About the Rambling Priest


I’m Phil LaBelle, aka the Rambling Priest. I’m an Episcopal priest, husband, dad, writer, and hiker. I love what I do, and I especially love finding those places where faith and life intersect.  I try to get out and ramble outdoors as much as I can to stretch my legs, breathe in fresh air and track down signs of God’s work in the world.

Many out there look for the ways life and faith are disconnected—it’s easier to divide things up, isn’t it? We live one way on the day we worship (if we do that) and another way the rest of the week. Yet Jesus didn’t live in a dualistic world, he brought things together. The common and the spiritual; the sacred and the profane. I’m reminded of this each week when I receive bread and wine that are also Christ’s body and blood. I see it in conversations about God with a friend over a cup of coffee. Real life and real faith intersecting.

Things I write about:

  • Biblical texts through my Sunday sermons — Nearly every week I’m preaching to a faithful congregation of 100-140 people in the Boston area. Every time I use a written manuscript to preach from I’ll post it. I look for connections and making the sacred text relevant to life today.
  • The Theology and Practice of Zimzum — Growing out of my doctoral thesis study, zimzum is a Jewish mystical concept about God’s first primordial act before creation. Because God was everywhere all at once and since nothing else existed with God—including the nothingness—God needed to make space before God could create. So the Jewish mystics claim God withdrew from a space within Godself in order to create, forming a type of womb. I find it fascinating, and believe that just as God embraced zimzum out of love to make space for us, we too are called to make space in our busy lives for God, each other, and this majestic planet we inhabit.
  • The reality of life — I try to be honest about life and the pain and difficulties we sometimes face. I know I’ve faced experiences that I wouldn’t wish on anyone. You won’t ever hear me talk about God’s secret plan to make you rich overnight if you just do these 5 specific things. Instead I talk about real life with all its great times, and its dark times too.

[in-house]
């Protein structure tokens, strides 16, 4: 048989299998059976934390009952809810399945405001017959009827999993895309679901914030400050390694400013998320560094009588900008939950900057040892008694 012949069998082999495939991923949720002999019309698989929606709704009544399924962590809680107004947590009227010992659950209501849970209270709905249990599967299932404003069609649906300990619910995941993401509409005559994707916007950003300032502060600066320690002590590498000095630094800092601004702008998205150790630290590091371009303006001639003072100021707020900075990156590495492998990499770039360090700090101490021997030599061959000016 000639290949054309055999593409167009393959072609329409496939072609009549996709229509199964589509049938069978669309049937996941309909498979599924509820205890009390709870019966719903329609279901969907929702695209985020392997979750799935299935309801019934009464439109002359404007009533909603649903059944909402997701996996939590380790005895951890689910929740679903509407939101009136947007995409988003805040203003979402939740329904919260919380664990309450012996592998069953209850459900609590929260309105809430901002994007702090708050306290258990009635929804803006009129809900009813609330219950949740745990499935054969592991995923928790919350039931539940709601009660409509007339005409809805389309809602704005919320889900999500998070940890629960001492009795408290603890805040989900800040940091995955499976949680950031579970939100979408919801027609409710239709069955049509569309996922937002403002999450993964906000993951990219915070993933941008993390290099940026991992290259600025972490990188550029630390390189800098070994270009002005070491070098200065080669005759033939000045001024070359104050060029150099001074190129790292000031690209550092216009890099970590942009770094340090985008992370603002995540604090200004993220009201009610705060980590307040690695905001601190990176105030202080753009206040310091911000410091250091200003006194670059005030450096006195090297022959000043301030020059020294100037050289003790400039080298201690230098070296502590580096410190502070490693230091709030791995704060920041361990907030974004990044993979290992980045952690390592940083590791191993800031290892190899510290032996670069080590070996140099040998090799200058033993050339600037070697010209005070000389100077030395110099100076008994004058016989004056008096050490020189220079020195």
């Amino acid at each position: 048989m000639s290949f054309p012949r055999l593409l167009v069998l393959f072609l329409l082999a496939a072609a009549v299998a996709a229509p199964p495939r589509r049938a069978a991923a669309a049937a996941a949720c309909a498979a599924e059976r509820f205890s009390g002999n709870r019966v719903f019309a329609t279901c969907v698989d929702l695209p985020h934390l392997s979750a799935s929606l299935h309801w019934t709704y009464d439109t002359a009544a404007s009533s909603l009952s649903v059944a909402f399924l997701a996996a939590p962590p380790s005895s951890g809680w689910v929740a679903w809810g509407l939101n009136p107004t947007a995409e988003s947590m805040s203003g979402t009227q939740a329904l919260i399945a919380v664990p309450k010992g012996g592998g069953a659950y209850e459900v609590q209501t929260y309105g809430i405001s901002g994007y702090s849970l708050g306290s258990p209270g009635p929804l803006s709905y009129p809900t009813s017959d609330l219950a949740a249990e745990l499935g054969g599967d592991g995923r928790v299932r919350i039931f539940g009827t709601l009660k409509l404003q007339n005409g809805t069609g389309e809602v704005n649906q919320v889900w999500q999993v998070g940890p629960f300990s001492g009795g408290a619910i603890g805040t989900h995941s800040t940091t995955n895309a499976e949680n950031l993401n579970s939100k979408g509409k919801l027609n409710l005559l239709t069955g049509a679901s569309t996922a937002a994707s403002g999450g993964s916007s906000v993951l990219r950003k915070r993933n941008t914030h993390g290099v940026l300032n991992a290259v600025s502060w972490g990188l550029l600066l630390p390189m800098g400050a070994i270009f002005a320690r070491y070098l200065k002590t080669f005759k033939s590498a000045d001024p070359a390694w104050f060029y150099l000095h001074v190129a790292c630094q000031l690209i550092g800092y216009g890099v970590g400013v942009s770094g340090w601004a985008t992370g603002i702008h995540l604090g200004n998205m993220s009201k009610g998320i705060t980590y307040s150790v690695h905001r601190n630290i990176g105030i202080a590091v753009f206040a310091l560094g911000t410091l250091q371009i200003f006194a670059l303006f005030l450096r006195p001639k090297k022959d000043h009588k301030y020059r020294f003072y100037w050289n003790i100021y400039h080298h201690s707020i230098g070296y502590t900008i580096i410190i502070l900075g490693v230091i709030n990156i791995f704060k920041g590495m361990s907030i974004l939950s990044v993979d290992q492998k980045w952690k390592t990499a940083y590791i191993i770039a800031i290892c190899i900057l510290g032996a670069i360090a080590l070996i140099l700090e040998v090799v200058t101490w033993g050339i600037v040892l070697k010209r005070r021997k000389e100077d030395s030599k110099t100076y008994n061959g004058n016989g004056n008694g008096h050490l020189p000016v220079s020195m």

• An authentic faith — I’m honest about faith. An authentic spiritual life isn’t one that has all the answers, in fact I’ve found the more I learn about God the more questions I have. Sometimes the people who think they’re faithful don’t have a deep spiritual life at all. And sometimes the opposite holds true as well. Jesus himself often pointed out the people who many assumed weren’t faithful but actually were and how the religious types had a long way to go. I share practices and things I’ve learned along the way.
  • Films and Books — We don’t sit around the fire anymore telling stories. Instead we gather round a screen or read a story from a book (often now also on a screen). These stories tell us an awful lot about faith and life, so whenever I can I’m making connections.
  • My Rambles — You can often find me in the outdoors hiking and kayaking and exploring. I sometimes write about those experiences too.

The Moniker

I call myself the Rambling Priest for a few reasons:

  1. I love to hike.  Sometimes when I’m out on a ramble, I discover something I hadn’t anticipated finding. Every walk becomes a possible Emmaus Road experience, a chance of meeting Jesus along the way. Or just a time for renewal, which might be the same thing.
  2. Life is a ramble. We’re heading toward something, although often we have no idea what it is. While I’d point to this elusive goal as a connection with God through the person of Jesus, others might put it another way. No matter the words, we’re prone to ramble in life, and I’m one among the many.
  3. It’s a well known fact that those of us who make our living by the sweat of our lips—as a seminary professor put it—can sometimes ramble. Call it an occupational hazard. While I hope it doesn’t often hold true for me, I’m also a realist.

I hope my ramblings will be helpful for you on your faith journey, wherever it takes you.

In case you’re wondering, I’m the rector of St. Mark’s Church in Southborough, MA. I married the woman of my dreams over 28 years ago now, and we have two of the greatest kids you could ever imagine who make me prouder by the day. Besides hiking, I go to movies, read, cook, play board games, and hang out with my family every chance I get.  Sometimes I forget it, but I’m living the life of my dreams.

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sally johnson

Hi Phil:

I grew up in Shrewsbury MA not far from you so welcome to the neighborhood. Glad you and the family are back East.

Much love to you all,

Sally and Clark

Robert C. Moore

Phil,

Susan and I certainly enjoyed meeting you and Melissa at Erin Overstreet’s reception. It was a pleasure to talk with both of you and Susan and I wish you luck on your journey on the Camino de Santiago.

Best, Rob

Daniel

Hello, I’m a Catholic and stumbled onto your website as I was looking for reviews on the Christ in the Desert monastery in New Mexico. I just wanted to let you know that I really enjoyed your most recent sermon from 14 JAN 2024 on Paul’s guidance for the Corinthians on martial love. Very insightful for the times we are living today, and how detached we are as a society from seeing the true nature of marriage as instituted by Christ.

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